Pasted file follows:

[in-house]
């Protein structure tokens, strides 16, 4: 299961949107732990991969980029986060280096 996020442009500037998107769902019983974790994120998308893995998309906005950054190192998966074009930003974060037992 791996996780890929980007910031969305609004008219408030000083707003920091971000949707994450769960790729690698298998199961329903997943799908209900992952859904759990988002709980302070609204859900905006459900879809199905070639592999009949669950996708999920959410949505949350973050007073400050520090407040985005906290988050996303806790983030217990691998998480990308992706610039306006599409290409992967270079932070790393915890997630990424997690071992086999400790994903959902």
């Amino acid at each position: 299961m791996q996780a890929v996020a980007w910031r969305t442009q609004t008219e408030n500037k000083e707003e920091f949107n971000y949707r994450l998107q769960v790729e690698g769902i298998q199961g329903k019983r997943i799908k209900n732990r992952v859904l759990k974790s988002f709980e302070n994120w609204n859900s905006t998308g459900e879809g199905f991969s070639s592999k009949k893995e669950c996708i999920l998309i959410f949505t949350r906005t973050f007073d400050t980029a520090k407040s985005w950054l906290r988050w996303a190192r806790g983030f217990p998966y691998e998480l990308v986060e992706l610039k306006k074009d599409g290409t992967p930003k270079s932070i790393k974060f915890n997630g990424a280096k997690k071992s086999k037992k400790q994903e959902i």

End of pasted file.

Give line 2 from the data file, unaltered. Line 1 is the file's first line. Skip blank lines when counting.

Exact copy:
């Protein structure tokens, strides 16, 4: 299961949107732990991969980029986060280096 996020442009500037998107769902019983974790994120998308893995998309906005950054190192998966074009930003974060037992 791996996780890929980007910031969305609004008219408030000083707003920091971000949707994450769960790729690698298998199961329903997943799908209900992952859904759990988002709980302070609204859900905006459900879809199905070639592999009949669950996708999920959410949505949350973050007073400050520090407040985005906290988050996303806790983030217990691998998480990308992706610039306006599409290409992967270079932070790393915890997630990424997690071992086999400790994903959902």